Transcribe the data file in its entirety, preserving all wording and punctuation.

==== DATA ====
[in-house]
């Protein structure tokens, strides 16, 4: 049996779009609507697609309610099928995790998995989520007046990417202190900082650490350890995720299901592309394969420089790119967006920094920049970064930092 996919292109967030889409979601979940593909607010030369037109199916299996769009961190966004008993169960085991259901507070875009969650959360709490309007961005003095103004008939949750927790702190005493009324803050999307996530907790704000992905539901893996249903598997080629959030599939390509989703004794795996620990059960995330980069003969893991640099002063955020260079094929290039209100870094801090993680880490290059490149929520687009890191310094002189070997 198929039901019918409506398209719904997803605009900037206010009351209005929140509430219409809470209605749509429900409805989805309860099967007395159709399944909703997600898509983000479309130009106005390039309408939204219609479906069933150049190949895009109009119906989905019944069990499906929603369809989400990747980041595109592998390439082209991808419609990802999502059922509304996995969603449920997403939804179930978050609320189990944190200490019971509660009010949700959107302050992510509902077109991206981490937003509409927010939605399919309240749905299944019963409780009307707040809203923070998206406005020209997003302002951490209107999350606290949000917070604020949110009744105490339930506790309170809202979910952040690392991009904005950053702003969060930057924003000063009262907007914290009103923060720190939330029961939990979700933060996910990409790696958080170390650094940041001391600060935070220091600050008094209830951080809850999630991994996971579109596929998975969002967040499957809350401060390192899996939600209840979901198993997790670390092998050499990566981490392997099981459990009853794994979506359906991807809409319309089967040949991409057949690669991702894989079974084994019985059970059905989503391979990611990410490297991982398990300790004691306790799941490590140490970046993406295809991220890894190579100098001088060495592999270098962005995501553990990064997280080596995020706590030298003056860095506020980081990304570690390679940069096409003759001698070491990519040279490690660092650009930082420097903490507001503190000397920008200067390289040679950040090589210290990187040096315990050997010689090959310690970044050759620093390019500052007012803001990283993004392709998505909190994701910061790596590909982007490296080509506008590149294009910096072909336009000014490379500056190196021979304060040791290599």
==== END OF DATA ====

[in-house]
């Protein structure tokens, strides 16, 4: 049996779009609507697609309610099928995790998995989520007046990417202190900082650490350890995720299901592309394969420089790119967006920094920049970064930092 996919292109967030889409979601979940593909607010030369037109199916299996769009961190966004008993169960085991259901507070875009969650959360709490309007961005003095103004008939949750927790702190005493009324803050999307996530907790704000992905539901893996249903598997080629959030599939390509989703004794795996620990059960995330980069003969893991640099002063955020260079094929290039209100870094801090993680880490290059490149929520687009890191310094002189070997 198929039901019918409506398209719904997803605009900037206010009351209005929140509430219409809470209605749509429900409805989805309860099967007395159709399944909703997600898509983000479309130009106005390039309408939204219609479906069933150049190949895009109009119906989905019944069990499906929603369809989400990747980041595109592998390439082209991808419609990802999502059922509304996995969603449920997403939804179930978050609320189990944190200490019971509660009010949700959107302050992510509902077109991206981490937003509409927010939605399919309240749905299944019963409780009307707040809203923070998206406005020209997003302002951490209107999350606290949000917070604020949110009744105490339930506790309170809202979910952040690392991009904005950053702003969060930057924003000063009262907007914290009103923060720190939330029961939990979700933060996910990409790696958080170390650094940041001391600060935070220091600050008094209830951080809850999630991994996971579109596929998975969002967040499957809350401060390192899996939600209840979901198993997790670390092998050499990566981490392997099981459990009853794994979506359906991807809409319309089967040949991409057949690669991702894989079974084994019985059970059905989503391979990611990410490297991982398990300790004691306790799941490590140490970046993406295809991220890894190579100098001088060495592999270098962005995501553990990064997280080596995020706590030298003056860095506020980081990304570690390679940069096409003759001698070491990519040279490690660092650009930082420097903490507001503190000397920008200067390289040679950040090589210290990187040096315990050997010689090959310690970044050759620093390019500052007012803001990283993004392709998505909190994701910061790596590909982007490296080509506008590149294009910096072909336009000014490379500056190196021979304060040791290599």